Your Morning Workouts Should Be Working

You probably already knew that, but now science agrees
Staff Writer
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Diet and exercise naysayers may always whisper, "well, you basically eat more to make up for those burnt calories," but researchers say that exercising in the morning could curb your appetite.

According to LiveScience, researchers at Brigham Young University monitored 35 women as they looked at pictures of food (using electrodes) on two separate days.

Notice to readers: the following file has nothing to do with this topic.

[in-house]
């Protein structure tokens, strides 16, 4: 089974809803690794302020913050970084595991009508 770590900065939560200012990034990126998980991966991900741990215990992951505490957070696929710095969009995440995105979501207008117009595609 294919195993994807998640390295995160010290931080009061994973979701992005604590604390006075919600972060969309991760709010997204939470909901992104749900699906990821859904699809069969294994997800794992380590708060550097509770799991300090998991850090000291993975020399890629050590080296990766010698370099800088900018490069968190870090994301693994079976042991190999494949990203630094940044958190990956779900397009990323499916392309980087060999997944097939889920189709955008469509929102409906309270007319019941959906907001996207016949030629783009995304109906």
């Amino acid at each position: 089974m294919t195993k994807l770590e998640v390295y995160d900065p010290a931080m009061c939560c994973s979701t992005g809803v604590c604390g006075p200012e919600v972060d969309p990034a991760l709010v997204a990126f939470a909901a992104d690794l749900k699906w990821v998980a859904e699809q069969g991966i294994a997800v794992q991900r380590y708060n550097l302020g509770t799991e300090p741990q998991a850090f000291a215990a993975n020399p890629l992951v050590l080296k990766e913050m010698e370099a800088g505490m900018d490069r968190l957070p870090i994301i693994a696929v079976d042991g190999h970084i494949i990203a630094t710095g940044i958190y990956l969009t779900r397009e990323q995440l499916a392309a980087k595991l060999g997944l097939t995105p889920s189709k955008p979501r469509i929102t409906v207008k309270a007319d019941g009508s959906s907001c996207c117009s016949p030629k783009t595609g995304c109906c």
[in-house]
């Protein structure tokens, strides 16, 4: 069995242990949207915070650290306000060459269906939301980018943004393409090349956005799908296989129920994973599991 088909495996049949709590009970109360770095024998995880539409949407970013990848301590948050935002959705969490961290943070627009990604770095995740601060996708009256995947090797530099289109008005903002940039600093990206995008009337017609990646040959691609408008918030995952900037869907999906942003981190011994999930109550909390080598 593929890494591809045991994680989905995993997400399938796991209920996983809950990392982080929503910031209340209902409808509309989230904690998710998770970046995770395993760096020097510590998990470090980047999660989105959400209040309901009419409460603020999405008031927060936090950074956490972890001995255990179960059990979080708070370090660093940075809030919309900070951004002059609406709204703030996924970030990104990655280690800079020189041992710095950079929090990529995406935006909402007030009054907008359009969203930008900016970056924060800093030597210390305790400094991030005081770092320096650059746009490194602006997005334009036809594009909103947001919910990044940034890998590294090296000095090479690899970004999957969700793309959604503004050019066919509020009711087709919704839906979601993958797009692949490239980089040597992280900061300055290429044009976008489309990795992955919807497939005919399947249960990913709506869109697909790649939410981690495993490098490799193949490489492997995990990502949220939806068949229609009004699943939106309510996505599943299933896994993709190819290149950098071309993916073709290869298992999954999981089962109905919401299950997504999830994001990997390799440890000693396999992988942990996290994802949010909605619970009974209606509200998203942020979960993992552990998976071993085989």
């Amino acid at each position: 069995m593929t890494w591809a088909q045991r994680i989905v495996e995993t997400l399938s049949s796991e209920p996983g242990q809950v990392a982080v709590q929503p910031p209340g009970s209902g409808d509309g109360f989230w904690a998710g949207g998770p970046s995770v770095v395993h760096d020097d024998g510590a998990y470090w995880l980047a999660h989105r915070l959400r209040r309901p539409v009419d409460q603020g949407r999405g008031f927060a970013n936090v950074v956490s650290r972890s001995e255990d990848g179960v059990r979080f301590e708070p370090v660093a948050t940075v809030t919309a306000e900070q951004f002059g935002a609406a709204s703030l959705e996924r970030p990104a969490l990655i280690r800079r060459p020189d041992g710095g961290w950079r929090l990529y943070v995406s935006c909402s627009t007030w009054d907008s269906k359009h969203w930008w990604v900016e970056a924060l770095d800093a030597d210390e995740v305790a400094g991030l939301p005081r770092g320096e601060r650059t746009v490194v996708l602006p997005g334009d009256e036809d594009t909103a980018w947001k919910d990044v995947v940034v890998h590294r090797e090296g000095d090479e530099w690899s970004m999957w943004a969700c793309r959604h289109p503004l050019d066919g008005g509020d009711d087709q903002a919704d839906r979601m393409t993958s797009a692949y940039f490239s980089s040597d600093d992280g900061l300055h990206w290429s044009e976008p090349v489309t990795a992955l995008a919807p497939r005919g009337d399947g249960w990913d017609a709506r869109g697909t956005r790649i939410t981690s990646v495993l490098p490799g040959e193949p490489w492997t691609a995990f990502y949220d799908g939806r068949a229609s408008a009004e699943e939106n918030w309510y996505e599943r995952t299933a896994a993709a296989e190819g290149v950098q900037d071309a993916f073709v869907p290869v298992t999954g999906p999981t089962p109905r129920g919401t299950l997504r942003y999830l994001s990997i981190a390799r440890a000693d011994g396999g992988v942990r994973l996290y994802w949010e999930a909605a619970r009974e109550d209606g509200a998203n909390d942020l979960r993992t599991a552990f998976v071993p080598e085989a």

The first day? The group spent 45 minutes exercising. On the second day they did not.

The study, which will be published in Medicine & Science in Sports & Exercise, found that after exercising, the women's response to food images dropped. Women who had worked out tended to show an increase in physical activity, and did not eat more food even after burning more calories.

Instead, they ate the same amount of food as on any regular day. Naturally, the researchers say the results have to be duplicated to confirm everything, but being active and healthy is always a good thing in our book. So go ahead and feel smug about your early-morning yoga routines.

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